English Matters - Fall 2019

A newsletter for faculty, students & alumni of the Grand Valley State University English Department

Notes from the Department Chair

Welcome to the Fall 2019 issue of the English Department’s newsletter. I’ve worked in the academy for a long time and have received newsletters from many other departments, colleges and academic organizations. One reason why our newsletter is different (and, we think, even more worth reading) is that it contains actual news—that is, new information, things you couldn’t learn from other GVSU publications or even our department’s website. For example, you’ll notice that our newsletter contains a section entitled REVELATIONS, in which faculty members “reveal” something about their lives and work that not many people know. We see this as a way of opening the door of our department to our readers, to our present and former students and their families, perhaps even to future students. We want to welcome you to a more behind-the-scenes look at what drives and motivates the excellent teaching and scholarship our professors bring to the work of the English department. We hope you enjoy this issue and that you are inspired by the revelations it contains.

Ashley Shannon, Department Chair

High-Impact Students

Undergraduate Students

English and Education double major, Secondary Education concentration; Applied Linguistics minor

From November 22nd to November 24th, I attended the National Council of Teachers of English Annual Conference in Baltimore, Maryland.  On Saturday morning, I had the honor of presenting with Dr. Pezzetti and GVSU alumna Erica Ruffner in a workshop we called, “Thinking Queerly About Literature and Life.”  It was great to share the awesome work we’re doing at GVSU with teachers from all over the country.  Attending the conference was exciting and a new experience for me – I’ve never seen so many English teachers (and people with round-framed glasses!) in one location.  One of my favorite sessions reminded me about how important it is to not only be a teacher but also to maintain my own love of writing and bring that passion into my classroom.  I hope that next year as a first-year teacher I’ll be able to attend NCTE 2020 in Denver!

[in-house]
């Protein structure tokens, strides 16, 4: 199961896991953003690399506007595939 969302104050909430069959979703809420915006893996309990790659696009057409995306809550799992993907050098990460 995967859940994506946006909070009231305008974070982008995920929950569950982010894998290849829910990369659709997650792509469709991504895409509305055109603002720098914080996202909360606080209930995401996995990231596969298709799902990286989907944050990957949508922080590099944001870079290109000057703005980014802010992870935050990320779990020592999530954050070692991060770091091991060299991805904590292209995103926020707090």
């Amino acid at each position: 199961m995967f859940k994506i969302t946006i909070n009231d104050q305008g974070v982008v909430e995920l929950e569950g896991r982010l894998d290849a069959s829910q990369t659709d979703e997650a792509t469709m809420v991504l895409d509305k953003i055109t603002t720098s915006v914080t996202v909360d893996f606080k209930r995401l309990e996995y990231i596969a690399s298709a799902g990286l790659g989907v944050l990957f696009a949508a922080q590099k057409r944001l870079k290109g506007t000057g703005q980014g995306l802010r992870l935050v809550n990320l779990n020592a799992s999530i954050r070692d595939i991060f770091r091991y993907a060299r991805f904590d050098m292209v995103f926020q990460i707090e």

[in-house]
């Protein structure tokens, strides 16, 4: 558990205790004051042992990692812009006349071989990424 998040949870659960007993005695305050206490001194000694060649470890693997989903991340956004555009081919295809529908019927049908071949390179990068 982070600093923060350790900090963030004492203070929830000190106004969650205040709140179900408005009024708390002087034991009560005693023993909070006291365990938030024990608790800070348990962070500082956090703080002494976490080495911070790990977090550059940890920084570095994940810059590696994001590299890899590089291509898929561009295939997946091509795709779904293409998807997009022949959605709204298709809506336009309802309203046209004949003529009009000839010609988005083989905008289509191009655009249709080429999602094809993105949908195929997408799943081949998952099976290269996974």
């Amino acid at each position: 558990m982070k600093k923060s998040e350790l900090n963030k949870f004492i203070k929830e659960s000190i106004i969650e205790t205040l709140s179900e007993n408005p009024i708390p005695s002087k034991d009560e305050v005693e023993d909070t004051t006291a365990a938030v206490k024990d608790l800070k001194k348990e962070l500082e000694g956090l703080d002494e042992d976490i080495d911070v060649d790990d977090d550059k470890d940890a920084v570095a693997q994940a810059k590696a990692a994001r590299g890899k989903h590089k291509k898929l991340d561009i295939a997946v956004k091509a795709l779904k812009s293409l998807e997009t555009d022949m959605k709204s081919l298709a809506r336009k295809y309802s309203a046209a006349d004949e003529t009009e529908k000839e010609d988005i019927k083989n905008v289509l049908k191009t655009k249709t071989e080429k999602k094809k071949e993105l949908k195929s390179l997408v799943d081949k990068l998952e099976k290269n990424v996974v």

English major - Language & Literature; Sigma Tau Delta chapter president

I attended the Sigma Tau Delta convention last year in St. Louis, Missouri, where I had the opportunity to present my paper “Satan in Paradise Lost: Analytical Thinker, or the Original Martyr?” as part of a four-person session on the works of John Milton. My panel mates and I each presented our papers, followed by a question and answer section with students and professors from across the country where we discussed our inspirations and defended our stances on the material. Because of my wonderful experience at the convention and the stories I’ve heard from other chapters, I was inspired to try to motivate our chapter at GVSU to have a more active presence than we have in the past. I’ll be stepping in this January as president of our chapter for the 2020 year with the hope that I can help our members become aware of, and participate in, the many opportunities that Sigma Tau Delta holds for us.

English and Education double major, Elementary Education concentration